Since the establishment of the republic, Turkey has witnessed three coups d’état -- in 1960, 1971 and 1980 -- and in1997 the military forced a coalition government to step down. 

The 1960 and 1980 were full-fledged coups, when the armed forces took over power, brought out a new Constitution and handed power back to the politicians. The 1960 coup was a colonel’s coup with Gen Gursel at its head. He had to exile the head strong colonels, led by Col Alparslan Turkesh (who later founded the Nationalist Movement party now led by Bahcheli) out of Turkey as they had planned to rule the country.

The 1971 half coup was by a memorandum by the National Security Council (NSC), under pressure from junior officers and changed the regime. Suleman Demirle was replaced by Nihat Erim to carry out socialist reforms .The 1997 quarter coup forced the first ever Islamist PM Erbakan heading a coalition government to resign and make way for a new secular government. The author then based in Ankara in 1971 and 1997 was a witness to the events.

Changing Role of the National Security Council 

Following the 1960 coup, the 1961 constitution transformed the earlier innocuous National Defense High Council into the National Security Council.  The president of the republic, instead of the prime minister, was made its chairperson, and "representatives" of the army, navy, air force and the police became its members, apart from the prime minister and four other ministers. The council became a constitutional body and offered "information" to the Council of Ministers (cabinet) concerning the internal and external security of the country.  After constitutional amendments following the 1971-1973 military intervention, it has submitted its "recommendations" to the Council of Ministers.

The 1982 constitution, a less liberal product and the result of the1980-1983 military intervention, further strengthened the NSC's role by obliging the Council of Ministers to give priority to its recommendations.  Threats from military members of the NSC made then premier Suleyman Demirel resign in 1971, and the first-ever Islamist premier, Necmettin Erbakan, then heading a coalition with a secular party, was forced to leave in 1997 for not curbing increasing fundamentalism in Turkey.  Both the times, direct military takeovers were avoided.  The military intervened directly in 1960 and 1980 when politicians had brought the country to an impasse. Before the 1980 coup, hundreds of people were killed in daily violence while the politicians had abdicated responsibility by refusing to even elect a president of the republic .But after cleaning up the mess and getting a new constitution in place, the armed forces, as usual, returned to their barracks.

Trials and badmouthing of generals who were forced to carry out the 1980s coup is irrational and like disturbing the hornet’s nest. There would be a blow back.  

The Turkish armed forces have traditionally enjoyed total autonomy in their affairs and are very sensitive about it.  Their chief of general Staff (CGS) ranks after only the prime minister, and along with the president forms the troika that ruled the country. Turkish people have great respect and regard for its armed forces and trust them more than the politicians.

When I returned to Ankara as head of mission in 1992, I praised the Speaker of the Grand National Assembly for putting up a brave front during the military’s attempt to get Gen Faruk Gurler elected as the President of the Republic in 1973. He said yes, but the politicians had to pay a heavy price i.e. banning of mainline political parties and their leaders and their imprisonment.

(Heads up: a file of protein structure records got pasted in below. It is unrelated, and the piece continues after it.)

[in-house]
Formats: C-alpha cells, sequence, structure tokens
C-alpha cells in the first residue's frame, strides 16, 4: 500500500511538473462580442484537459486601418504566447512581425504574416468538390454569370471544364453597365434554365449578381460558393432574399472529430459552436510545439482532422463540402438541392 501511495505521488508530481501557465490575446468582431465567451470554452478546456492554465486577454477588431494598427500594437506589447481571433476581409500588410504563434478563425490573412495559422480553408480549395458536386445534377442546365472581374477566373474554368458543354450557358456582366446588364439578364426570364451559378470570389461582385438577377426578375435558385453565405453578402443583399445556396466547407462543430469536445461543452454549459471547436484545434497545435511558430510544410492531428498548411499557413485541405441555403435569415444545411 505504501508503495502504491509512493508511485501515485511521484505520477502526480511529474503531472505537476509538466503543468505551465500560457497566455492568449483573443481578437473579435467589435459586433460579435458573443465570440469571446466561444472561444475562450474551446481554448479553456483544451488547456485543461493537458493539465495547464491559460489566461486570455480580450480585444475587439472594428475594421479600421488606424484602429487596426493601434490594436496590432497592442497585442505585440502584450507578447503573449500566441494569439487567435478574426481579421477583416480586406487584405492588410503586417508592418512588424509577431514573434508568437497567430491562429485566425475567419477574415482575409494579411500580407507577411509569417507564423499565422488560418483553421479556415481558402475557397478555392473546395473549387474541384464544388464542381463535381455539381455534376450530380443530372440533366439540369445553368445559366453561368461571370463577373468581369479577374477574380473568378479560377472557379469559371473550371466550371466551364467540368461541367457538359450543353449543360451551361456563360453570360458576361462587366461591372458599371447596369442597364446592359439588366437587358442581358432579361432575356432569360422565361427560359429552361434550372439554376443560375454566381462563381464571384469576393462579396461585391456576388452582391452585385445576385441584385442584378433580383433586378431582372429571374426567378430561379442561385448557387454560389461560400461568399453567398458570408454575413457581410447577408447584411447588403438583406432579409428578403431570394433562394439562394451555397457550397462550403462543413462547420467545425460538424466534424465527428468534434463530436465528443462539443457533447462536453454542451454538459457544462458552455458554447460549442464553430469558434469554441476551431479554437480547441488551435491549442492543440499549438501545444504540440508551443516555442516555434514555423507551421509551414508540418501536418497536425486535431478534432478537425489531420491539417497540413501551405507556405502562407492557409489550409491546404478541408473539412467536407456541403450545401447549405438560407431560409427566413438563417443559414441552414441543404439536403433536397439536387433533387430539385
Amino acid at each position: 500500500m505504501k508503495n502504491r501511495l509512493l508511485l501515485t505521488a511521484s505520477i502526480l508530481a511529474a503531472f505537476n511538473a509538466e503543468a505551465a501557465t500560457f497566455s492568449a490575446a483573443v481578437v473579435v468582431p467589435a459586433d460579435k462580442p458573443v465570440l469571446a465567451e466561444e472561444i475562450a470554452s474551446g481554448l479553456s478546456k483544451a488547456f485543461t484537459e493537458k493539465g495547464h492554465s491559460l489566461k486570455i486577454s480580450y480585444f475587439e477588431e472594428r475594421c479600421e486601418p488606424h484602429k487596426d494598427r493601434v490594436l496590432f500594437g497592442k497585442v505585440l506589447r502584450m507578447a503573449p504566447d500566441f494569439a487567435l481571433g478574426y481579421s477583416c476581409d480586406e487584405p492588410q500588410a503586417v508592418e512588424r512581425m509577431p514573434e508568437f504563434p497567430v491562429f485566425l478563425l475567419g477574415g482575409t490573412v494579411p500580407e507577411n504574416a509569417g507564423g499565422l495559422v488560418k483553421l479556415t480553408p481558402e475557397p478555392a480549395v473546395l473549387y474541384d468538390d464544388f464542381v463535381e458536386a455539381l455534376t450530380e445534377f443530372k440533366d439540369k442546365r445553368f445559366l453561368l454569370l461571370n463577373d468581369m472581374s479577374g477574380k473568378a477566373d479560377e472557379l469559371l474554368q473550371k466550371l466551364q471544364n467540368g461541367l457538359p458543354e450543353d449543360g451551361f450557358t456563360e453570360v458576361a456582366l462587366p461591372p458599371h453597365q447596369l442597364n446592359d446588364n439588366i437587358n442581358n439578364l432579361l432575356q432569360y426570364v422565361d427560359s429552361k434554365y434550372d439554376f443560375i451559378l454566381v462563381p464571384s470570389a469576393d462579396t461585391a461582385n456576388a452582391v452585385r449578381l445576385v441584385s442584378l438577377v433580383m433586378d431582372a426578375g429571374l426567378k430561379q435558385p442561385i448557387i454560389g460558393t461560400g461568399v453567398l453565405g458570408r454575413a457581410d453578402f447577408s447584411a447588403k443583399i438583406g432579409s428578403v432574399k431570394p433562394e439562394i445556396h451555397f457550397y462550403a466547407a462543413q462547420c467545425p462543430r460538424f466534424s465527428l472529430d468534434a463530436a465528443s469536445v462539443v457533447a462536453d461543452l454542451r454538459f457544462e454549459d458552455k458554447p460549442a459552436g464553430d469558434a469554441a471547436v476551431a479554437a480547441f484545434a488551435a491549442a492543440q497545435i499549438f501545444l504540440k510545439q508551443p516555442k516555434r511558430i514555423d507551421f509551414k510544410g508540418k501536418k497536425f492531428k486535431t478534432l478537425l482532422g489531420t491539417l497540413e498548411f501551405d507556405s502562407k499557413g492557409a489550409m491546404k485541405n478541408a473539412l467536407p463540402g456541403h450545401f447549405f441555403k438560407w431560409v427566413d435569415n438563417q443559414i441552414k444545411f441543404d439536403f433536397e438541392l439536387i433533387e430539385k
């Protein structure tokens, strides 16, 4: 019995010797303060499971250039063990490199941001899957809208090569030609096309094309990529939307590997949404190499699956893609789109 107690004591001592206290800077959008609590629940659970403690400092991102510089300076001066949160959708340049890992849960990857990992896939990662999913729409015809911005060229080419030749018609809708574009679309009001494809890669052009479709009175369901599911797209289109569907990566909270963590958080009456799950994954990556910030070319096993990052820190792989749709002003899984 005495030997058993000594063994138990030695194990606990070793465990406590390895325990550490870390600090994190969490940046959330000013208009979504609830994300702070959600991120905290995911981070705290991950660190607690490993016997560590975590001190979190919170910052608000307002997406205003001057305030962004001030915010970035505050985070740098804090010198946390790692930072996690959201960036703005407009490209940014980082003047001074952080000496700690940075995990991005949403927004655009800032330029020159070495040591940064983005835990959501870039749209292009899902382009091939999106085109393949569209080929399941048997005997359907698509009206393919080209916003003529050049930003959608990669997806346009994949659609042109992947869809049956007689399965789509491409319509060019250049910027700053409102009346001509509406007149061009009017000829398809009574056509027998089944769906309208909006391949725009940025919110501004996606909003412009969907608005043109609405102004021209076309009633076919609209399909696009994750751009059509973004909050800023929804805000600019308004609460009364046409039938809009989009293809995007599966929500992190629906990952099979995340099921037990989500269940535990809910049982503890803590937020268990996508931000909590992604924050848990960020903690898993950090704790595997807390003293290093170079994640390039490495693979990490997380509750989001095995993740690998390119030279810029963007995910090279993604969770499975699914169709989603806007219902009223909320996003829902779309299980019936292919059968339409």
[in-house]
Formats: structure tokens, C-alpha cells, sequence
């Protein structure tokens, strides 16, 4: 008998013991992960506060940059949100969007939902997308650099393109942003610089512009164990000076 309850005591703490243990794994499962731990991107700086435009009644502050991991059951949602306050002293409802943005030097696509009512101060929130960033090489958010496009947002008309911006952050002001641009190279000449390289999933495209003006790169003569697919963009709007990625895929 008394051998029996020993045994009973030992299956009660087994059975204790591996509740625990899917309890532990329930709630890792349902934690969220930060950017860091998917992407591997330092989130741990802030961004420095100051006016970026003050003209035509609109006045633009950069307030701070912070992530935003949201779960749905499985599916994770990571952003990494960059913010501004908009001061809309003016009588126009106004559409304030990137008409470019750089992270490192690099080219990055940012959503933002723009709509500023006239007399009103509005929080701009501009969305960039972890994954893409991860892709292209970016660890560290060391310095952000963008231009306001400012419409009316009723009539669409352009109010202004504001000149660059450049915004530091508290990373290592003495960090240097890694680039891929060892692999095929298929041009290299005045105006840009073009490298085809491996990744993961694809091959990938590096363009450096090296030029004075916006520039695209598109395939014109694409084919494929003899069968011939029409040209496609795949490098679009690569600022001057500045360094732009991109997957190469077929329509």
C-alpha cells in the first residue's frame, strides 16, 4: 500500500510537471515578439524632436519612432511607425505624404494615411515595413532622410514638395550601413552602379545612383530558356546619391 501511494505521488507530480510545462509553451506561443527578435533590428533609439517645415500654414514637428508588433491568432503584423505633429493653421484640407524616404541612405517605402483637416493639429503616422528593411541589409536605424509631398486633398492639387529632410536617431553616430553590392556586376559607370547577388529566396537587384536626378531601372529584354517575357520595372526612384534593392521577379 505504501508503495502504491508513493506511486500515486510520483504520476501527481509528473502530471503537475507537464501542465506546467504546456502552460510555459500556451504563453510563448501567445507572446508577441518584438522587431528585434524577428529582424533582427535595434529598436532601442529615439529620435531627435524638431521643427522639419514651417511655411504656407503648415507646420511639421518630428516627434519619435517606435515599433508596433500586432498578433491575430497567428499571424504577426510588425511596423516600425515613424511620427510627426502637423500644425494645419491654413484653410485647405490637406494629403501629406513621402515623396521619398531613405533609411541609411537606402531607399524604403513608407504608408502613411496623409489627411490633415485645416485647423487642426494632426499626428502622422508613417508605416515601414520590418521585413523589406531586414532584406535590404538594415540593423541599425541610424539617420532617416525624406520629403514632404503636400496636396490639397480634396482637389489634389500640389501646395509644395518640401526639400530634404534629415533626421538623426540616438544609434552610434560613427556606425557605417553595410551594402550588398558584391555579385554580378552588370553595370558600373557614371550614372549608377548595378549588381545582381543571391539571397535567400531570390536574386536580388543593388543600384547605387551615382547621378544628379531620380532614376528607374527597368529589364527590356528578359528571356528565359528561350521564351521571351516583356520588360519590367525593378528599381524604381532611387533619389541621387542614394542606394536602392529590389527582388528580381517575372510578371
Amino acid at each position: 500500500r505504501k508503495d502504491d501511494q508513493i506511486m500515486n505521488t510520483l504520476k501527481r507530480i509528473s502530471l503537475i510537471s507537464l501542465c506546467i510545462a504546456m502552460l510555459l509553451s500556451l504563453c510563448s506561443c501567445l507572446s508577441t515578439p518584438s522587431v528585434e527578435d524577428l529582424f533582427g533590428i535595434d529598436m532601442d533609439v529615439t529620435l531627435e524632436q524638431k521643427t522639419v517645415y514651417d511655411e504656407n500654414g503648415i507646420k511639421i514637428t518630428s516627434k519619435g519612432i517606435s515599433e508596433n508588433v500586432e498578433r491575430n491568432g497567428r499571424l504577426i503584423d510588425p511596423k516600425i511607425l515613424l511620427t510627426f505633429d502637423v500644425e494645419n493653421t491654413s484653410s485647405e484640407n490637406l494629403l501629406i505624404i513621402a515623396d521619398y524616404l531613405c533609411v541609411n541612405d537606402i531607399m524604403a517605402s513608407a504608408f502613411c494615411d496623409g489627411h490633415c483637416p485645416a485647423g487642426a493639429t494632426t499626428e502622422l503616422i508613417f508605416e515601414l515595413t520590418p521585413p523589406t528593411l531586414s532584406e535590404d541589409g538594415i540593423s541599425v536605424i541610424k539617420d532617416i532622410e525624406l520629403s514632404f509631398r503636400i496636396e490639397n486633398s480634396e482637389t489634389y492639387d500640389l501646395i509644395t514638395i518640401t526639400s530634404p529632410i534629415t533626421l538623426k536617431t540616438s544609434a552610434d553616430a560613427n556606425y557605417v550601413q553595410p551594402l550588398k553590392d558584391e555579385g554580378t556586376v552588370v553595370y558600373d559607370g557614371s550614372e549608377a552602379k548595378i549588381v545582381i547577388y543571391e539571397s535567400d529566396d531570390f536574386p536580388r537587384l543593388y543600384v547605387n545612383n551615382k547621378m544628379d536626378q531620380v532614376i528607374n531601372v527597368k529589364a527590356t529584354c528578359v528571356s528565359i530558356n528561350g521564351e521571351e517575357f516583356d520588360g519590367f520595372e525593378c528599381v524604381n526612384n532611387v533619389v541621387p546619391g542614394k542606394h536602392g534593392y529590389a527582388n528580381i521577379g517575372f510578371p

The inhabitants of Turkey always a very passionate people, influencing and influenced by outside philosophy and ideas, have a tendency for vendettas, a habit inculcated after half a millennia rule by tribal customs of Ottoman ruling elite and earlier the Seljuk from central Asia.

Conclusion

While there were many reasons, historic, economic and organic for the decline and fall of the Ottoman empire, but with the taking over of the holy places in Mecca and Medina and the title of the Caliph, began the era of decline .Immediately there was an increased influx of Mullahs, Shiekhs and orthodox Islamic habits and beliefs, which soon opposed study of modern science and knowledge. The Ottoman society and elite became closed to new ideas while the Europeans made progress in science and new ideas and technology; industrial and military. 

The central Asian Turks, many of them Buddhists, were cosmopolitan and not Salafist. Many wives of the Ottoman Sultans in the beginning of the empire were Christian princesses, who were allowed to keep their Church in the harem. Some of the Ottoman Sultans were brought up as Christians boys in childhood by their Christian mothers till they were taken away from the harem to be trained as Gazis and warriors of the faith.

As in Ottoman era, so now, the increasing influence of Saudi money and obscurantist ideas would not be beneficial and the Turkish society will regress into old habits. The controversies and fights over the veil or ‘Ergenekon’ mystery and trials are only symptoms of the battle. It suits US led West to keep Muslims backward and divided. The funding of conservative Muslim regimes and groups was used by the British and taken up by Washington after WWII, with Riyadh now the western bagman, to keep the thousands of Princes rolling in wealth and some in sin. Look at the mal-influence of Saudi money and ideology on Pakistan and elsewhere.

So what is happening in Turkey is a struggle between the Mir and the Pir, the temporal ruler and spiritual ruler, which still remains blurred, contested and changing in most Muslim countries. Coming into power of AKP is retrograde development. There will be many ups and downs and episodes, some even bloody, before a balance is achieved, if at all, but not any time soon.  
 

14-Jun-2011
More by :  K. Gajendra Singh
 
Views: 1354